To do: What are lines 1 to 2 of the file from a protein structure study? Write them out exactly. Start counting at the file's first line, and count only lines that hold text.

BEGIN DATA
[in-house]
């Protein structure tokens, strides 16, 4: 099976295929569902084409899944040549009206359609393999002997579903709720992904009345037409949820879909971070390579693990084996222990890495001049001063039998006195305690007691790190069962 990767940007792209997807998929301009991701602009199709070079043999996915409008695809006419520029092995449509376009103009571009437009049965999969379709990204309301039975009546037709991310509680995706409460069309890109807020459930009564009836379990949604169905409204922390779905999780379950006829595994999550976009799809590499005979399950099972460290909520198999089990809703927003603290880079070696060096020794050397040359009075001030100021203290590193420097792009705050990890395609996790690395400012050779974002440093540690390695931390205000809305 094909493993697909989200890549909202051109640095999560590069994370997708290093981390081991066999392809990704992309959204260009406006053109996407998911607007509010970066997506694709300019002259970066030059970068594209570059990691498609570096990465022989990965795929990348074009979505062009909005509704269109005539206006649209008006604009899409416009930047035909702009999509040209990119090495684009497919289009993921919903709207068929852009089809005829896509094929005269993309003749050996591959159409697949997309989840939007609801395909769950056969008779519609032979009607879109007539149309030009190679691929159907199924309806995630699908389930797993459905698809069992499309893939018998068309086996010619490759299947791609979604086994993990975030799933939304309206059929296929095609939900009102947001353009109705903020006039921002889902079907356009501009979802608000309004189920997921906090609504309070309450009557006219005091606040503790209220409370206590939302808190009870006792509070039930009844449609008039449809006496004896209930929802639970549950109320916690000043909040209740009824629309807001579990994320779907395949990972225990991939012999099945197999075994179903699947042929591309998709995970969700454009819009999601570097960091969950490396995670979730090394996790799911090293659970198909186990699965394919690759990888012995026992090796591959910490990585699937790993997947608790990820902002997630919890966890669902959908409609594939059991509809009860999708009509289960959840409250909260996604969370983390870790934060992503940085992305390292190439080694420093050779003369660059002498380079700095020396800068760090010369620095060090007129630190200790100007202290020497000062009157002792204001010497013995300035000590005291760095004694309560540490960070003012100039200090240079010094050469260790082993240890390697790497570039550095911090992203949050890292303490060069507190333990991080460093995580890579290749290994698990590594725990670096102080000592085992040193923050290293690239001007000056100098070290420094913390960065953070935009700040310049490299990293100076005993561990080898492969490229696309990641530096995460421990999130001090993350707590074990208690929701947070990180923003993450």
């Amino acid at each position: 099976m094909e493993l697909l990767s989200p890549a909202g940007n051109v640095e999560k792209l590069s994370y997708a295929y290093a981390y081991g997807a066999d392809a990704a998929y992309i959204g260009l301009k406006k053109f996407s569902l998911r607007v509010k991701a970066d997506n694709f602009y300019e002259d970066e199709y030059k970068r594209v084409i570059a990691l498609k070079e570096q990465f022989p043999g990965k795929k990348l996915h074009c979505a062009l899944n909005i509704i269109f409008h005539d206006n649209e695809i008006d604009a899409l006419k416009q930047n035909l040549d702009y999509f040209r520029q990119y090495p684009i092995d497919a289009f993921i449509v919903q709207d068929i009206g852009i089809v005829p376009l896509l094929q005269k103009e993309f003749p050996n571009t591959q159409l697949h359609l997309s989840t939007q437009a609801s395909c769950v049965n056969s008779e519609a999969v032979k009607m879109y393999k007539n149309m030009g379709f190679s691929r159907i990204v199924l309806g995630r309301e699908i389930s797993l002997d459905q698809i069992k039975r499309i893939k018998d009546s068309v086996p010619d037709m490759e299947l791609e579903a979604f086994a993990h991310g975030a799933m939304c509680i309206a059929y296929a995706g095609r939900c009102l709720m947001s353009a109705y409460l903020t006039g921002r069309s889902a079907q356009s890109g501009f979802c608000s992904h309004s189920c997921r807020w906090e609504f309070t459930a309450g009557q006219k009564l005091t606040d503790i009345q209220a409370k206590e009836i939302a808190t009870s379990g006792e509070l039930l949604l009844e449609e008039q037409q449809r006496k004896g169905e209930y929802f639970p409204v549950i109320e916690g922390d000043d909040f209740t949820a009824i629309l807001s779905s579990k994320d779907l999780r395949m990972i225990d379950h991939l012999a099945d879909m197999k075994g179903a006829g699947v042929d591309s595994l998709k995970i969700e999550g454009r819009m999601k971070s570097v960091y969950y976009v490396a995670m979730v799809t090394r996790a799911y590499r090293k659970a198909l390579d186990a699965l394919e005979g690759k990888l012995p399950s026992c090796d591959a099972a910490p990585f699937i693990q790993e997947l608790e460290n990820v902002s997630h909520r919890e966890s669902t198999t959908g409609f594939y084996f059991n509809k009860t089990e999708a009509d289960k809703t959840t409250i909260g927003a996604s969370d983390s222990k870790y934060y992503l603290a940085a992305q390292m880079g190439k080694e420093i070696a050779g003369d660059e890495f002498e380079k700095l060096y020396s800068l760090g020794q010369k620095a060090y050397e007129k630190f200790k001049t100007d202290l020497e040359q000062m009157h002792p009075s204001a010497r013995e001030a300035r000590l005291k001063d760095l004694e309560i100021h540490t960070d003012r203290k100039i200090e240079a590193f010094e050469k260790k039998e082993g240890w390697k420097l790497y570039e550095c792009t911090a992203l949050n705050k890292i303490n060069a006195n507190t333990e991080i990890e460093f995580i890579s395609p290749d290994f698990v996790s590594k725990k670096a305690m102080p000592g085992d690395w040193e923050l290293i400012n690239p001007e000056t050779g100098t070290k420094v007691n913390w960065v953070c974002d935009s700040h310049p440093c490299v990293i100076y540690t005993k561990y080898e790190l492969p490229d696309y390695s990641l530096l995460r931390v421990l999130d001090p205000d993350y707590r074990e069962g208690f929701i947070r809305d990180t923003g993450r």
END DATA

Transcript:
[in-house]
């Protein structure tokens, strides 16, 4: 099976295929569902084409899944040549009206359609393999002997579903709720992904009345037409949820879909971070390579693990084996222990890495001049001063039998006195305690007691790190069962 990767940007792209997807998929301009991701602009199709070079043999996915409008695809006419520029092995449509376009103009571009437009049965999969379709990204309301039975009546037709991310509680995706409460069309890109807020459930009564009836379990949604169905409204922390779905999780379950006829595994999550976009799809590499005979399950099972460290909520198999089990809703927003603290880079070696060096020794050397040359009075001030100021203290590193420097792009705050990890395609996790690395400012050779974002440093540690390695931390205000809305 094909493993697909989200890549909202051109640095999560590069994370997708290093981390081991066999392809990704992309959204260009406006053109996407998911607007509010970066997506694709300019002259970066030059970068594209570059990691498609570096990465022989990965795929990348074009979505062009909005509704269109005539206006649209008006604009899409416009930047035909702009999509040209990119090495684009497919289009993921919903709207068929852009089809005829896509094929005269993309003749050996591959159409697949997309989840939007609801395909769950056969008779519609032979009607879109007539149309030009190679691929159907199924309806995630699908389930797993459905698809069992499309893939018998068309086996010619490759299947791609979604086994993990975030799933939304309206059929296929095609939900009102947001353009109705903020006039921002889902079907356009501009979802608000309004189920997921906090609504309070309450009557006219005091606040503790209220409370206590939302808190009870006792509070039930009844449609008039449809006496004896209930929802639970549950109320916690000043909040209740009824629309807001579990994320779907395949990972225990991939012999099945197999075994179903699947042929591309998709995970969700454009819009999601570097960091969950490396995670979730090394996790799911090293659970198909186990699965394919690759990888012995026992090796591959910490990585699937790993997947608790990820902002997630919890966890669902959908409609594939059991509809009860999708009509289960959840409250909260996604969370983390870790934060992503940085992305390292190439080694420093050779003369660059002498380079700095020396800068760090010369620095060090007129630190200790100007202290020497000062009157002792204001010497013995300035000590005291760095004694309560540490960070003012100039200090240079010094050469260790082993240890390697790497570039550095911090992203949050890292303490060069507190333990991080460093995580890579290749290994698990590594725990670096102080000592085992040193923050290293690239001007000056100098070290420094913390960065953070935009700040310049490299990293100076005993561990080898492969490229696309990641530096995460421990999130001090993350707590074990208690929701947070990180923003993450």